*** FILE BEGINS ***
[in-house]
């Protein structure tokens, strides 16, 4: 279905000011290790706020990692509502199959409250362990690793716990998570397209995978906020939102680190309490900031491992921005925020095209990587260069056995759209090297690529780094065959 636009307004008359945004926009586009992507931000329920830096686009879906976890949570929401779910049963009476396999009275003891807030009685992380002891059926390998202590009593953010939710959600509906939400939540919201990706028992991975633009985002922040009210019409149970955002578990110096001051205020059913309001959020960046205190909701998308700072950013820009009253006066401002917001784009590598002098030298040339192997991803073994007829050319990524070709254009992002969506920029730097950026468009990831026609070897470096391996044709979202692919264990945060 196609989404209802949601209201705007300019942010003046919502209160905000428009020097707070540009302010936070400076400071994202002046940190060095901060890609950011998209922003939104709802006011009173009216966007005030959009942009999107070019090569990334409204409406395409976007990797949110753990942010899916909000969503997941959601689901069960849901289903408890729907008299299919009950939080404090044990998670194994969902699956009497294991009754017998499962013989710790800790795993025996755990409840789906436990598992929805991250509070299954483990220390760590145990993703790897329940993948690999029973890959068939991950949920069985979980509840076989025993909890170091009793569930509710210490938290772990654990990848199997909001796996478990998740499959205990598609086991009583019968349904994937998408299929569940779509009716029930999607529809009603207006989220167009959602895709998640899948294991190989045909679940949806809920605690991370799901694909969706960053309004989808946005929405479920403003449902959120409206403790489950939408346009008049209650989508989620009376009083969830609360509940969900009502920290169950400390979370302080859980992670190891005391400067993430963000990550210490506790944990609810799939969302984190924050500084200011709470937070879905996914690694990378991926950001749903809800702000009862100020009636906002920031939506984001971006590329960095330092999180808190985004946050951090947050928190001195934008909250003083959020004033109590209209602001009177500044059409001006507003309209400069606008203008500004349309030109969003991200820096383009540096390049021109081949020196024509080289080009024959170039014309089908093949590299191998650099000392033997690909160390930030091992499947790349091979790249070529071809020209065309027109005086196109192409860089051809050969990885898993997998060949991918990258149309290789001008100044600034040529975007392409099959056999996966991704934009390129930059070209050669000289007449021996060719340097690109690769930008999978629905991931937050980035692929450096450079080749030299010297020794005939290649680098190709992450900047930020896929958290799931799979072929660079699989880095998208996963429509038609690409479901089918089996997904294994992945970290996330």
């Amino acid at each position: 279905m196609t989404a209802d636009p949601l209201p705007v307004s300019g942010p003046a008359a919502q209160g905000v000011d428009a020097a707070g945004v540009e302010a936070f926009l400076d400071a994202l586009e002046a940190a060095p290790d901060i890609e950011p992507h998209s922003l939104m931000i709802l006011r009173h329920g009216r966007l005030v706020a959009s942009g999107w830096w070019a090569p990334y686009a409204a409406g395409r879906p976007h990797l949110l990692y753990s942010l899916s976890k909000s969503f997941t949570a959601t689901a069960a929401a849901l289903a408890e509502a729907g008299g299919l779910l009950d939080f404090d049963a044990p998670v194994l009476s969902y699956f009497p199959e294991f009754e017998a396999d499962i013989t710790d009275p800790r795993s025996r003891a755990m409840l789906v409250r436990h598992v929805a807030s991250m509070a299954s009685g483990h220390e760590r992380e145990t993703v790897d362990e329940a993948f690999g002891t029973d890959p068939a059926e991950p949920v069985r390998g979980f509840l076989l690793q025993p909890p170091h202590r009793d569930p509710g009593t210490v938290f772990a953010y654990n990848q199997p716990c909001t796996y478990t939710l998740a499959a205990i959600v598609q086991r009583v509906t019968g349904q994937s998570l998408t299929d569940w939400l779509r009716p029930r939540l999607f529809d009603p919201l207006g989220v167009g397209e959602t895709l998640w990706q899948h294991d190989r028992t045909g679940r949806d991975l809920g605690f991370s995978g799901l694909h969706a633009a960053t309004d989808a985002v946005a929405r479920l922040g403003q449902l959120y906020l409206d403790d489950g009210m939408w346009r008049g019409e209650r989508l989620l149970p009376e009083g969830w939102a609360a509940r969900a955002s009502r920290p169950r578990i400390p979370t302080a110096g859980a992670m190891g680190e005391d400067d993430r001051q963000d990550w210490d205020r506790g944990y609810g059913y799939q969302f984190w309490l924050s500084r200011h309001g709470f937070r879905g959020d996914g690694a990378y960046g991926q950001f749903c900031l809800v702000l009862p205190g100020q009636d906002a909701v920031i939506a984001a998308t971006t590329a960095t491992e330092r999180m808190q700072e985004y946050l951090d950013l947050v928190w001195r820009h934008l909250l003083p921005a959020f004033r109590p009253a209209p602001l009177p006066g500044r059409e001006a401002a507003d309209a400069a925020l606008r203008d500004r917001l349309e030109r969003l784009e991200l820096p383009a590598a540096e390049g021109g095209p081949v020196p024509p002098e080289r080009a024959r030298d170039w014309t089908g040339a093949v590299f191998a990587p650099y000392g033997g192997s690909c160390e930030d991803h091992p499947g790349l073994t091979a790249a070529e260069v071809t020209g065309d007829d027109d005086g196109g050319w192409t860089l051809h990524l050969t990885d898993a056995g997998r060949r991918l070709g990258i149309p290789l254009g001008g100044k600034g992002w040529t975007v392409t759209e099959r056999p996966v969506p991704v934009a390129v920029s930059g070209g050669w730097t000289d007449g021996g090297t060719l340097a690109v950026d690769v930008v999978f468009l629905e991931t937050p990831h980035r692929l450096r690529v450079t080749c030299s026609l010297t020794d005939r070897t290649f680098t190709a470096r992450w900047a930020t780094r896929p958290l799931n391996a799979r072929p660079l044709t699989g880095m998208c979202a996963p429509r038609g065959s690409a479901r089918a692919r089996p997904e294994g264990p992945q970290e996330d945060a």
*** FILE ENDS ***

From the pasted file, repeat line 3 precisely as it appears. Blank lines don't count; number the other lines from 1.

């Amino acid at each position: 279905m196609t989404a209802d636009p949601l209201p705007v307004s300019g942010p003046a008359a919502q209160g905000v000011d428009a020097a707070g945004v540009e302010a936070f926009l400076d400071a994202l586009e002046a940190a060095p290790d901060i890609e950011p992507h998209s922003l939104m931000i709802l006011r009173h329920g009216r966007l005030v706020a959009s942009g999107w830096w070019a090569p990334y686009a409204a409406g395409r879906p976007h990797l949110l990692y753990s942010l899916s976890k909000s969503f997941t949570a959601t689901a069960a929401a849901l289903a408890e509502a729907g008299g299919l779910l009950d939080f404090d049963a044990p998670v194994l009476s969902y699956f009497p199959e294991f009754e017998a396999d499962i013989t710790d009275p800790r795993s025996r003891a755990m409840l789906v409250r436990h598992v929805a807030s991250m509070a299954s009685g483990h220390e760590r992380e145990t993703v790897d362990e329940a993948f690999g002891t029973d890959p068939a059926e991950p949920v069985r390998g979980f509840l076989l690793q025993p909890p170091h202590r009793d569930p509710g009593t210490v938290f772990a953010y654990n990848q199997p716990c909001t796996y478990t939710l998740a499959a205990i959600v598609q086991r009583v509906t019968g349904q994937s998570l998408t299929d569940w939400l779509r009716p029930r939540l999607f529809d009603p919201l207006g989220v167009g397209e959602t895709l998640w990706q899948h294991d190989r028992t045909g679940r949806d991975l809920g605690f991370s995978g799901l694909h969706a633009a960053t309004d989808a985002v946005a929405r479920l922040g403003q449902l959120y906020l409206d403790d489950g009210m939408w346009r008049g019409e209650r989508l989620l149970p009376e009083g969830w939102a609360a509940r969900a955002s009502r920290p169950r578990i400390p979370t302080a110096g859980a992670m190891g680190e005391d400067d993430r001051q963000d990550w210490d205020r506790g944990y609810g059913y799939q969302f984190w309490l924050s500084r200011h309001g709470f937070r879905g959020d996914g690694a990378y960046g991926q950001f749903c900031l809800v702000l009862p205190g100020q009636d906002a909701v920031i939506a984001a998308t971006t590329a960095t491992e330092r999180m808190q700072e985004y946050l951090d950013l947050v928190w001195r820009h934008l909250l003083p921005a959020f004033r109590p009253a209209p602001l009177p006066g500044r059409e001006a401002a507003d309209a400069a925020l606008r203008d500004r917001l349309e030109r969003l784009e991200l820096p383009a590598a540096e390049g021109g095209p081949v020196p024509p002098e080289r080009a024959r030298d170039w014309t089908g040339a093949v590299f191998a990587p650099y000392g033997g192997s690909c160390e930030d991803h091992p499947g790349l073994t091979a790249a070529e260069v071809t020209g065309d007829d027109d005086g196109g050319w192409t860089l051809h990524l050969t990885d898993a056995g997998r060949r991918l070709g990258i149309p290789l254009g001008g100044k600034g992002w040529t975007v392409t759209e099959r056999p996966v969506p991704v934009a390129v920029s930059g070209g050669w730097t000289d007449g021996g090297t060719l340097a690109v950026d690769v930008v999978f468009l629905e991931t937050p990831h980035r692929l450096r690529v450079t080749c030299s026609l010297t020794d005939r070897t290649f680098t190709a470096r992450w900047a930020t780094r896929p958290l799931n391996a799979r072929p660079l044709t699989g880095m998208c979202a996963p429509r038609g065959s690409a479901r089918a692919r089996p997904e294994g264990p992945q970290e996330d945060a």